Feb 11, 2015 Truck Stop outside of Dresden, Germany
If we weren't so hysterically high on the general absurdities of our day-to-day, 24 hours in a truck stop in Eastern Germany might just do us in completely. But somehow being pushed over the precipice, just makes me mellow into the experience.
Due to very strict European bus driving regulations, our driver can only drive a certain number of hours before taking various kinds of rests. None of us seem to be able to understand these regulations. He can drive four hours then must take a one hour break. He can drive 10 hours and then must take a 12 hour break. Over the course of a week he might have to stop and take a 45 hour break. So, we find ourselves in these absurd situations where if it takes us 11 hours to get somewhere, we might have to stop at hour 10 and take a 12 hour break.
Basically, today, we had to take a full day and night off at this truck stop. It turns out we couldn't get an electrical hookup at the fancy truck stop Brian had me all pumped up about, so we ended up at a mid-range, functional one. This meant wifi, a toilet (no crapping on the bus, btw), decent enough food, and... a 20 minute tram ride into Dresden. So we took the Dresden trip.
Nice oldish, mixed with modern architecture, town. It was cold, but we had a nice warm sausage meal.
Early in the morning we drive to the next gig.
Feb 12, 2015 Aschaffenburg, Germany – Colos-Saal
Best gig to date. No question.
Standing audience which gives the show a entirely different vibe. A seated audience can be fantastic listeners and give the performance an internal intensity. But a standing audience can knock you over. Viscerally pushing you forward into the music.
Brian has played this place before with his group, The Carpet Crawlers. So he knew everyone when we arrived.
We debuted “Lay Your Hands On Me” tonight. We had planned on doing it for the Opole show in Poland, but it just didn't feel right. So tonight this one came out. It was super strong. Obviously, Brian wasn't going to do the Peter-Falls-Backwards-Into-The-Audience routine. But he did run around and give everyone a high-five. We saw him enter the room from the back and instead of moving immediately toward the stage he took a right turn and worked his way to the wall. Then a step forward and worked his way all the way over the left wall. Another move forward and back to the right. Crikey this is going to take forever! Next time we will pace ourselves in the final section. I can hold off my part and slowly build it more than I did tonight.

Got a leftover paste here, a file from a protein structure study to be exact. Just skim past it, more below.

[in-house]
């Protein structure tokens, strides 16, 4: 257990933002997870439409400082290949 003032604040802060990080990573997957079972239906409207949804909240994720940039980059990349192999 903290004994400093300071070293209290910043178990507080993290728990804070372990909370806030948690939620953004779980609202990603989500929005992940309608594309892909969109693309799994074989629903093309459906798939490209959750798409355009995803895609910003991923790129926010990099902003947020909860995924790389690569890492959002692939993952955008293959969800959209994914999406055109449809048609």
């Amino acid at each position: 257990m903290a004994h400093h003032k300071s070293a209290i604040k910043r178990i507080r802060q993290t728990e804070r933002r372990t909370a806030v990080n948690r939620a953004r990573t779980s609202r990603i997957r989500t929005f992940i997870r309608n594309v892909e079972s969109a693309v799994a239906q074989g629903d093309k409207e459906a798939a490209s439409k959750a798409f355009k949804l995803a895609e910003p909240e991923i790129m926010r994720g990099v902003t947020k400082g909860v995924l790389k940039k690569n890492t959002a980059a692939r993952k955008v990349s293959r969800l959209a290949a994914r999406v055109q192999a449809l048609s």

On a side note, it has been quite a challenge for me to pull off the studio bass part while singing the “Lay Your Hands One Me” chorus. I'm not sure exactly what Tony Levin plays in the live shows, but the original bass part seems to be some kind of keyboard. And it has some rhythmic twists to it. So I have gone back to this one and worked to getting the vocal to lay over the top of it. This is the kind of thing that was kindergarden work for the musicians I heard in Mali – not just playing and singing two different parts, but two different parts that have completely different feels. I decided to just make the leap over the first few performances of this piece and go for it. Even though I am totally screwing it up at the moment.
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Super great tour gift tonight. No, not a CD. A pair (make that two!) of heavy duty, but lightweight, rubber-coated work gloves. From Thomas, a friend of Brian's. I can't say how happy this made me. Also, he threw in two pairs of 23db ear plugs! Oh yeah. Very nice ones. Most ear plugs like this are 12db, these are monsters.
Feb 13, 2015 Wetzikon, Switzerland – Scala
Small place, but very nice.
This was a perfect example of how a seated performance can push you forward. Small crowd, but utterly and completely with us. Somehow, within the band, there was a general feeling tonight of “fuck it. Let's just go for a it. And then go for it a bit more.”
I made the decision to push my solo in “Family and The Fishing Net” a bit more. And I think it delivered. Other things like “Lay Your Hands” were very heavy. Especially heavy considering the crowd. One guy in the front sang every single song with us. We also had a couple of dancers in the back.
I did have a struggle holding it together tonight. Found myself bouncing back and forth between “go for it” and “what I am doing here”. Not “here” this particular venue, but “here” doing this work of this tour. Succubus rearing his power. Just don't stop and keep moving. Don't let him settle.
We were billed as Jerry Marotta's Security Project:
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